Filmvision

It’s that time of year again where across the country students are sticking their heads in their books. Supposedly.
In between all the brain bashing you might want to relax with a film, so here’s a handy list of the ones to watch that might help with getting that all important information lodged in your head.

History
If you’re doing History AS and looking at 20th century America like I did last year there are plenty of films to help you out. Last year’s 12 Years a Slave will show you what black people were facing in the deep south in the 19th century, whilst Denzel Washington’s turn as Malcolm X will help you to understand the man that inspired a generation. Forrest Gump will give you an overview of all the most important historical events of 20th century America through the eyes of cinema’s most loved runner. The musical Hair from 1979 will get you in the hippy mood. There are plenty of Vietnam films, also handy when it comes to A2 Cold War history, in particular those of Oliver Stone – I’d recommend Platoon with Charlie Sheen and Willem Defoe.

For more specific events you need to make sure you see All The President’s Men, the William Goldman penned film with Dustin Hoffman and Robert Redford, which documents closely the discovery of the Watergate break in.  Milk is a beautiful and informative look at the changes in gay rights, whilst Saturday Night Fever , the film that launched both the career of John Travolta and disco, will give you a glimpse of the pop culture that exploded into America in the 1970’s.

If you’re doing public health reform as the other half of your course, make sure you see (or read) some Dickens adaptations, such as David Lean’s 1946 version of Oliver Twist, to give you a feel for the poverty ever present in Victorian London.

If you’re doing History A2 and looking at the Cold War then you need to make sure you see Thirteen Days, the film all about what happened during the Cuban Missile Crisis of 1962. For something light to give you the feel for international relations and nuclear war, see Best Picture winner Dr Strangelove or: How I Learned to Stop Worrying and Love the Bomb. For an overarching Cold War feel, 2012’s Tinker Tailor Soldier Spy starring Gary Oldman will get you feeling suspicious of everyone. There are hundreds of films about 20th Century history, so if you have any more suggestions then let me know!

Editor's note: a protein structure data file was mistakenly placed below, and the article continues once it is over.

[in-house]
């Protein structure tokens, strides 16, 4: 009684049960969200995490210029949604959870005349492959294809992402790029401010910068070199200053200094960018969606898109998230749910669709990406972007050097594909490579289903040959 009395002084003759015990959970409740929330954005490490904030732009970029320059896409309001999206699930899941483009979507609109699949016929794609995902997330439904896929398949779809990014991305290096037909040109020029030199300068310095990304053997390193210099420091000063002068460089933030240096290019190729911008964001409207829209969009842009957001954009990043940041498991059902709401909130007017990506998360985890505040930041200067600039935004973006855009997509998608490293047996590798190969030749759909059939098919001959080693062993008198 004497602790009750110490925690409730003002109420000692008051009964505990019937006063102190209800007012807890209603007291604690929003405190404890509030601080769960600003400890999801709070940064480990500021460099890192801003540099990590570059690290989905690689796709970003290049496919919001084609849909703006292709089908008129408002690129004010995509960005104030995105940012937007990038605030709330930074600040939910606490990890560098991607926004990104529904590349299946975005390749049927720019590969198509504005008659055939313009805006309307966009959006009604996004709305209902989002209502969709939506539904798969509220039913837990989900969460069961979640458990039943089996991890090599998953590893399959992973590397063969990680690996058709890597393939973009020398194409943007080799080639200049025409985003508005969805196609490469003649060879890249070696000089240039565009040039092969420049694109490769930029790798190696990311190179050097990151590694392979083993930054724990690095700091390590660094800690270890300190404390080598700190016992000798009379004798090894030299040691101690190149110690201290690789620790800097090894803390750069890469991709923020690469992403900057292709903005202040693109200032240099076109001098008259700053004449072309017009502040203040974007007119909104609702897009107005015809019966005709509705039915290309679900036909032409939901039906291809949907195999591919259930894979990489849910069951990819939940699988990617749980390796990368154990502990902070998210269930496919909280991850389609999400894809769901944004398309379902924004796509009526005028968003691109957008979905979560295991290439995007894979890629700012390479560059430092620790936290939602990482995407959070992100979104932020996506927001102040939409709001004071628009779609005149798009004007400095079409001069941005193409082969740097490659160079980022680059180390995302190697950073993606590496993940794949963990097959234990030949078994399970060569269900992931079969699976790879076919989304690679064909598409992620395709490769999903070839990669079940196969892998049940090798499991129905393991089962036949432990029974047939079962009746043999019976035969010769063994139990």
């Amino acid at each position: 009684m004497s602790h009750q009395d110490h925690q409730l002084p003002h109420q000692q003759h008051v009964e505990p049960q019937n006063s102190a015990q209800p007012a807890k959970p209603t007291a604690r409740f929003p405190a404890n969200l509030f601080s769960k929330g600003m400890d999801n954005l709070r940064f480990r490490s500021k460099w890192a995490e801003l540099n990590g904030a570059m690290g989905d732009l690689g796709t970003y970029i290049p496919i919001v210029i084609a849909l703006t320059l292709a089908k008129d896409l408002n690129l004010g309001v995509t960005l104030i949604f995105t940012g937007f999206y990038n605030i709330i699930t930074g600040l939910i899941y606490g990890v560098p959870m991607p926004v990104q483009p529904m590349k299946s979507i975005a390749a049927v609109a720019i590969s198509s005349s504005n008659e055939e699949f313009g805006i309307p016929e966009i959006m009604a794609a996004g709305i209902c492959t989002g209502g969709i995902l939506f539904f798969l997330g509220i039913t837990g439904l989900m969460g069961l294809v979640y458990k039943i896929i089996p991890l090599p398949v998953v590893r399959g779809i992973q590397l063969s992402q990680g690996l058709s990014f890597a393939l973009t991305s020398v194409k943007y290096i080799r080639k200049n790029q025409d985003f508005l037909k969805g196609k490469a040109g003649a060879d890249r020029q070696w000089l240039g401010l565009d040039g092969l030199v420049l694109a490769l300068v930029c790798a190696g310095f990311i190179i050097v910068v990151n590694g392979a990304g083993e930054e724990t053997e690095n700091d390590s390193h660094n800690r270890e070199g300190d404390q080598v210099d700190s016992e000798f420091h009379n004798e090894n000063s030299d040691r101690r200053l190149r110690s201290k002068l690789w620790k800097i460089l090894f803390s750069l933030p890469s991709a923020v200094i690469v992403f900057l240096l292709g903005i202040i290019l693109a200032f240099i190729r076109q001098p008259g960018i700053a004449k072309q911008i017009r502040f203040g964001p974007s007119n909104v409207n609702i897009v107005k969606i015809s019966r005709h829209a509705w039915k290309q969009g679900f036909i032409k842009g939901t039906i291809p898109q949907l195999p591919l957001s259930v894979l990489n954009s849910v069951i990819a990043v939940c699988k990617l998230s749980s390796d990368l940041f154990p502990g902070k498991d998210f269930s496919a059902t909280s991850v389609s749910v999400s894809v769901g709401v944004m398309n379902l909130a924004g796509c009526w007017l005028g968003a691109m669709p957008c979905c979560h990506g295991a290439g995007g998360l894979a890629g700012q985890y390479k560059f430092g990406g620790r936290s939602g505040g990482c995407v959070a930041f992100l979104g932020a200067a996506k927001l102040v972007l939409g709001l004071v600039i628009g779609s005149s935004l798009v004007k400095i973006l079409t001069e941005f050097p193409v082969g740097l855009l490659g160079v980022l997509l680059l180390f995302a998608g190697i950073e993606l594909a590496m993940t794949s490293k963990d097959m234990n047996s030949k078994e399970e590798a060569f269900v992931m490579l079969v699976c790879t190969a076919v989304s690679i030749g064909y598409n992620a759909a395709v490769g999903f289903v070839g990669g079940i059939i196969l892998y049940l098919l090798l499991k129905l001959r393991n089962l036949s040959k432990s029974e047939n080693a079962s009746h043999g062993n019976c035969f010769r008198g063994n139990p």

English Literature

It’s always handy to catch the film adaptation of any books you’re studying in English, and if it’s successful enough for you to be studying, chances are a film adaptation is out there somewhere. It will also allow you to see a director’s interpretation of the themes you will be looking at.

For AS I studied The Importance of Being Earnest, adapted into a 2002 film with Colin Firth and Reese Witherspoon, The Merchant of Venice, the film version of which has a very good Al Pacino as Shylock, The Road, whose film version starred Viggo Mortensen, and The Kite Runner, which became a very successful film in 2007.

For A2, the two books I personally chose to write about for my coursework were discovered because I watched their film counterparts, (The Hours and One Flew Over the Cuckoo’s Nest) which goes to show just how intrinsically linked literature and the world of film is.

If you’re doing Doctor Faustus for A2, you might want to seek out the Globe’s film of their version with Arthur Darvill, which is handy in understanding how the balance between the comic and dark in the play should be staged. If, like me, you’re doing Wuthering Heights as well, my advice is to stay away from the highly edited and confused 2011 version and suggest you might want to go with either the Laurence Olivier fronted version from 1939 or the Tom Hardy one from 2009.

Drama

Seeing a play performed in film will never match what live theatre can bring to a piece but it’s worth seeing how different directors interpret what you’re studying.

If you’re studying The Shadow of a Gunman, like I did at AS last year, there’s a TV film adaptation which has the feel of a filmed play, starring Kenneth Branagh, and which you can find on Youtube.

Obviously these are only the subjects I’ve been doing so if you have any other suggestions of films that have helped you or subjects you want film suggestions for then let me know!

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